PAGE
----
Almost everything in Pirate's Peril has a purpose. EXAMine every object you come across. Messages can often give you some help. If you try to get an object and the reply is 'You can't' then it means that the object is too heavy,e.g. you have tried to get a spaceship, or that you have to do something to the object first, e.g. you have tried to get a robot; maybe you have to unplug it first. Read the description of locations; they often contain clues, e.g. if a room is floored with soft earth then maybe you should try digging. Use SAVE and RESTORE regularly. Since the journey through the game is very long and extremely difficult, it is inevitable that at some time you will be killed.
You don't want to have to start from the beginning all over again just because you hadn't saved a position. Use SAVE whenever you think you may be going into danger. It might also be a good idea to SAVE your positions under numbered files, e.g. GAME1, GAME2, GAME3, etc. just in case you find that you have lost an object that you need later on in the game. Finally, make a map as you go along, summarising each location and showing its exits. Pirate's Peril is fairly easy to map pictorially and a map will help you to find your way around the game.
Boooooommm! The cannon fire as the navy closes in on your ship.
"You'll never take me alive!" you roar. "Cap'n Bloodbeard will never before a Court! Fight, you dogs! Fight!"
Your crew are beginning to lose heart as you battle to the bitter end against overwhelming odds. It has taken twenty navy ships several days to finally surround you as you twisted and turned to evade capture.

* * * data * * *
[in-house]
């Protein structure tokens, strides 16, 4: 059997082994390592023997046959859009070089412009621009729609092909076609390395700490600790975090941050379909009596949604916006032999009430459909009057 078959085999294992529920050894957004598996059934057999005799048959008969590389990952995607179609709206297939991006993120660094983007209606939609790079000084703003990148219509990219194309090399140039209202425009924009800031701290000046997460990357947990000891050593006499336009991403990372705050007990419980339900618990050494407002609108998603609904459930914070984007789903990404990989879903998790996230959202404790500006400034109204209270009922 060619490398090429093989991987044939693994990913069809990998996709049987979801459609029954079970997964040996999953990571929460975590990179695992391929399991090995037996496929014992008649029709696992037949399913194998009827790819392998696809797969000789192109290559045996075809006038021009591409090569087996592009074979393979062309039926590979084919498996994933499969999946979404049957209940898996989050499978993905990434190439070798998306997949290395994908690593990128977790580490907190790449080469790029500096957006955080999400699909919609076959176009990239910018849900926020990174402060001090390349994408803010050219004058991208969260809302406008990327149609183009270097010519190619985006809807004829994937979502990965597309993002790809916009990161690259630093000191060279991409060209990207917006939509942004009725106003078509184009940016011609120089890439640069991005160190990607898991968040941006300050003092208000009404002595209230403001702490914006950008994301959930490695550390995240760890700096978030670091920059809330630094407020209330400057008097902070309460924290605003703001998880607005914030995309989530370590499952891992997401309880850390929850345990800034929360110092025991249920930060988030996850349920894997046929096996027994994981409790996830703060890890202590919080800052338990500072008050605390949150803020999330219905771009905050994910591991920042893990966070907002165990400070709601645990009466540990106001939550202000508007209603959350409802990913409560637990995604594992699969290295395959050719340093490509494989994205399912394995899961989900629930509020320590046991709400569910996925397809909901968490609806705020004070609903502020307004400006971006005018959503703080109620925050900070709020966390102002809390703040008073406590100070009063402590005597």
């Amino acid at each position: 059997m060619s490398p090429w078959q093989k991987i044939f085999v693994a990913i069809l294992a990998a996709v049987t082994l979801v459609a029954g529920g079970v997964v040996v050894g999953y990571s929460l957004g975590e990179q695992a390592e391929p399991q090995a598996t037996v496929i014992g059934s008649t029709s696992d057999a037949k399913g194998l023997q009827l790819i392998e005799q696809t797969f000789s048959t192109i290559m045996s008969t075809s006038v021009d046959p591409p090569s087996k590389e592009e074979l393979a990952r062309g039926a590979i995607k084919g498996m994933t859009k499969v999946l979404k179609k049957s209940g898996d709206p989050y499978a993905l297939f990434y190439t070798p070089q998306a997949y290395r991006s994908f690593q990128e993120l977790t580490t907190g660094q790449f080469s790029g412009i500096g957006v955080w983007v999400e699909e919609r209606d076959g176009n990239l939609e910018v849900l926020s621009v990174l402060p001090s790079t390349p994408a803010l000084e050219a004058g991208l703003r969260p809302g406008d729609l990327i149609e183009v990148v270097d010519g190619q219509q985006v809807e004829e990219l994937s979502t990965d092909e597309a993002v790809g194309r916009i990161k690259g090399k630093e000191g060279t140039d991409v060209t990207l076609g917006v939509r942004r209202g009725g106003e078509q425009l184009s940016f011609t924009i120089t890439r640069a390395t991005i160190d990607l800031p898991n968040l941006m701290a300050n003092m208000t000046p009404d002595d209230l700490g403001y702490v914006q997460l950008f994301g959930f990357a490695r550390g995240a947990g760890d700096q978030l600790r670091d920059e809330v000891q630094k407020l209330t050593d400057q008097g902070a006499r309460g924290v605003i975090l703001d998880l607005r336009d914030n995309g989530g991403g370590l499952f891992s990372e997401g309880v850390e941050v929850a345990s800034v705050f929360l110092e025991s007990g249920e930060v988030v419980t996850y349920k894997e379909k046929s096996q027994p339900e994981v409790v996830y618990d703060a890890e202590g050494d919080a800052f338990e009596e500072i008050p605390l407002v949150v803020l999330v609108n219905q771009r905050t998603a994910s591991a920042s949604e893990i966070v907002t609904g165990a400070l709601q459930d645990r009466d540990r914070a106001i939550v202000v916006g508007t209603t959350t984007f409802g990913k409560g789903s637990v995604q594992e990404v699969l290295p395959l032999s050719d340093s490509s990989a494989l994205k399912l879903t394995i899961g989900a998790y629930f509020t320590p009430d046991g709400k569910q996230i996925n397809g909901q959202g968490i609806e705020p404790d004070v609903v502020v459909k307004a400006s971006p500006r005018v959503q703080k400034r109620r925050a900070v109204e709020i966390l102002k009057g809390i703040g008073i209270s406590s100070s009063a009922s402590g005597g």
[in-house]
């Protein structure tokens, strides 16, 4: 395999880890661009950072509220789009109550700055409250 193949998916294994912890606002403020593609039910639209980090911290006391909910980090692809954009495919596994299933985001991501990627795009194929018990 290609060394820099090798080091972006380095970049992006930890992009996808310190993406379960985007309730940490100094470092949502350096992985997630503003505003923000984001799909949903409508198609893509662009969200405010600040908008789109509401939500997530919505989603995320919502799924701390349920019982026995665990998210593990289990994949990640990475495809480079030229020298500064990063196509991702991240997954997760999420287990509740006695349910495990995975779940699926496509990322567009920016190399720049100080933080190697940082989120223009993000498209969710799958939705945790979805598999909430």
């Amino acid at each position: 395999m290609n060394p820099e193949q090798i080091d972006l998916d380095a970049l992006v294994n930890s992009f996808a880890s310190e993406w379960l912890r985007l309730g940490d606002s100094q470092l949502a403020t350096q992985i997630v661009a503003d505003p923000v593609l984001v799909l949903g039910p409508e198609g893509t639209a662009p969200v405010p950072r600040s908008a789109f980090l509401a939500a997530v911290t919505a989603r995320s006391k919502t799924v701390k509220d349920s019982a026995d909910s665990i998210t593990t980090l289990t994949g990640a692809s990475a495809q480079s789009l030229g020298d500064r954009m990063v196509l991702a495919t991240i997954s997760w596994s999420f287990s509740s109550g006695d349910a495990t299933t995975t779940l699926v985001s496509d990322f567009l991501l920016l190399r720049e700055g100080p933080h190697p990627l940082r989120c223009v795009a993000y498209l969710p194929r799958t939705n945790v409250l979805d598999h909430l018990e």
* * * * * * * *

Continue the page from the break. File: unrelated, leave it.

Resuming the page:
You and your crew of hardbitten pirates managed to sink three of them and badly damage another siz as they tried to capture you. But they will not give up at any cost. To catch you, Captain Bloodbeard, the most notorious pirate on the seven seas, the scourge of the oceans, the merchant's bogeyman, would be a huge feather in their caps!
Craack! Your ship shakes from stem to stern as you are rammed by a naval cutter, marines leap aboard and the hand-to-hand fighting begins. Taking the lead you cut a swathe through the enemy. Slashing and cutting with your bloodstained sabre, you are a terrifying figure as your crew rallies behind you, pushing the marines back.
Suddenly, your world explodes in a haze of purple and yellow light as you are struck from behind on the head. You manage to stagger to the rail to throw yourself overboard before you can be caught when you are struck again and you sink into oblivion.
You wake up in jail. The walls are cold and hard and the only light comes in through a small, heavily-barred window and shines onto the earthen floor. The door is extremely solid and hangs on huge hinges, its lock covered in thick metal sheeting...
Pirate's Peril was written by Howard Roberts using a modified version of Jonathan Evans' ADVENTURESCAPE program. Thanks are due to: Ken Roberts, for proof-reading the text (though I'm sure there are some I didn't correct!); Huge, Tony, Ste and Michael for testing the game; and Nescafe for instant coffee.
The following utilities are also available to allow you to edit the supplied screens of this game:
A digital version of this item can be downloaded right here at Everygamegoing (All our downloads are in .zip format).
|Download||What It Contains|
|A digital version of Pirate's Peril suitable for Elkulator 1.0 (PC (Windows))|